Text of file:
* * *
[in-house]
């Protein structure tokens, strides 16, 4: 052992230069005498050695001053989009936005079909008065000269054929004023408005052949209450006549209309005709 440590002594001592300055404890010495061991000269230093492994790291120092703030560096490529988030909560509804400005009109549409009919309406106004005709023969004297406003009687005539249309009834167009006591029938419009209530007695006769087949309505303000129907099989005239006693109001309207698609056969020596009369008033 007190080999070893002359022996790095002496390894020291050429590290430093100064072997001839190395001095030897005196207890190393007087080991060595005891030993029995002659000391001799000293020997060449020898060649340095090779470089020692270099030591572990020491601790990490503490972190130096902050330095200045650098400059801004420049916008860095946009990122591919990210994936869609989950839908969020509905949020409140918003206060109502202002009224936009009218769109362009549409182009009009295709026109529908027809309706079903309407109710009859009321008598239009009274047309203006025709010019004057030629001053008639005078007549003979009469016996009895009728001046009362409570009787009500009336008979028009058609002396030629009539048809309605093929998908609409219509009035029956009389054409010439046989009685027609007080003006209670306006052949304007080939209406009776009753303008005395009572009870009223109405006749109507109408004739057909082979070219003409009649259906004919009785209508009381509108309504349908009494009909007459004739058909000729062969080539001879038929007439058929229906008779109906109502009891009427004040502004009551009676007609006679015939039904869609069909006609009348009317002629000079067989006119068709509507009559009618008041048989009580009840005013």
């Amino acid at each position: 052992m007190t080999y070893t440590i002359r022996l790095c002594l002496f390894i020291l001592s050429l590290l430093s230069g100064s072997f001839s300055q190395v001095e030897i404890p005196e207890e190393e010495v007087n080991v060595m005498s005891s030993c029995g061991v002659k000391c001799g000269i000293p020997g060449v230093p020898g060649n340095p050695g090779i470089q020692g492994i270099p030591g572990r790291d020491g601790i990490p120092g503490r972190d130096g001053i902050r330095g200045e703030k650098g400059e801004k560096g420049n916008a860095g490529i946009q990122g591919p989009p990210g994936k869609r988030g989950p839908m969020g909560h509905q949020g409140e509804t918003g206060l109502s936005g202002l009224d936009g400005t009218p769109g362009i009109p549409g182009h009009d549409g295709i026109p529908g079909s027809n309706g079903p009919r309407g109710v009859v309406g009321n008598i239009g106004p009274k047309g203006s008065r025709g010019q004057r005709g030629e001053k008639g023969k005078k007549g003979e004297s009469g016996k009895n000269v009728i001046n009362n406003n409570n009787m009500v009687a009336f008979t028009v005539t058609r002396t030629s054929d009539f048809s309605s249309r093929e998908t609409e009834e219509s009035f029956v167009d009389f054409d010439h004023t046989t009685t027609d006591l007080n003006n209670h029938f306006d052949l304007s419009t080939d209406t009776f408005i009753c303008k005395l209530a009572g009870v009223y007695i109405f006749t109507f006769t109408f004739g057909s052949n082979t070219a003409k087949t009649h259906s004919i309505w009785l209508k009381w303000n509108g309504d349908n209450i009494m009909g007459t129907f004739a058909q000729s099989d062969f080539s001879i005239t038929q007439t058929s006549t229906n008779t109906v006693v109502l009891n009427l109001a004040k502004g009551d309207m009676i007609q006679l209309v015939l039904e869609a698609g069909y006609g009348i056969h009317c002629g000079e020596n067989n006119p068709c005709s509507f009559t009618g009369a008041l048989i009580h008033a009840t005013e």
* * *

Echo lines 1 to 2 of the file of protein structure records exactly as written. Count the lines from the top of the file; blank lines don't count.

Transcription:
[in-house]
């Protein structure tokens, strides 16, 4: 052992230069005498050695001053989009936005079909008065000269054929004023408005052949209450006549209309005709 440590002594001592300055404890010495061991000269230093492994790291120092703030560096490529988030909560509804400005009109549409009919309406106004005709023969004297406003009687005539249309009834167009006591029938419009209530007695006769087949309505303000129907099989005239006693109001309207698609056969020596009369008033 007190080999070893002359022996790095002496390894020291050429590290430093100064072997001839190395001095030897005196207890190393007087080991060595005891030993029995002659000391001799000293020997060449020898060649340095090779470089020692270099030591572990020491601790990490503490972190130096902050330095200045650098400059801004420049916008860095946009990122591919990210994936869609989950839908969020509905949020409140918003206060109502202002009224936009009218769109362009549409182009009009295709026109529908027809309706079903309407109710009859009321008598239009009274047309203006025709010019004057030629001053008639005078007549003979009469016996009895009728001046009362409570009787009500009336008979028009058609002396030629009539048809309605093929998908609409219509009035029956009389054409010439046989009685027609007080003006209670306006052949304007080939209406009776009753303008005395009572009870009223109405006749109507109408004739057909082979070219003409009649259906004919009785209508009381509108309504349908009494009909007459004739058909000729062969080539001879038929007439058929229906008779109906109502009891009427004040502004009551009676007609006679015939039904869609069909006609009348009317002629000079067989006119068709509507009559009618008041048989009580009840005013």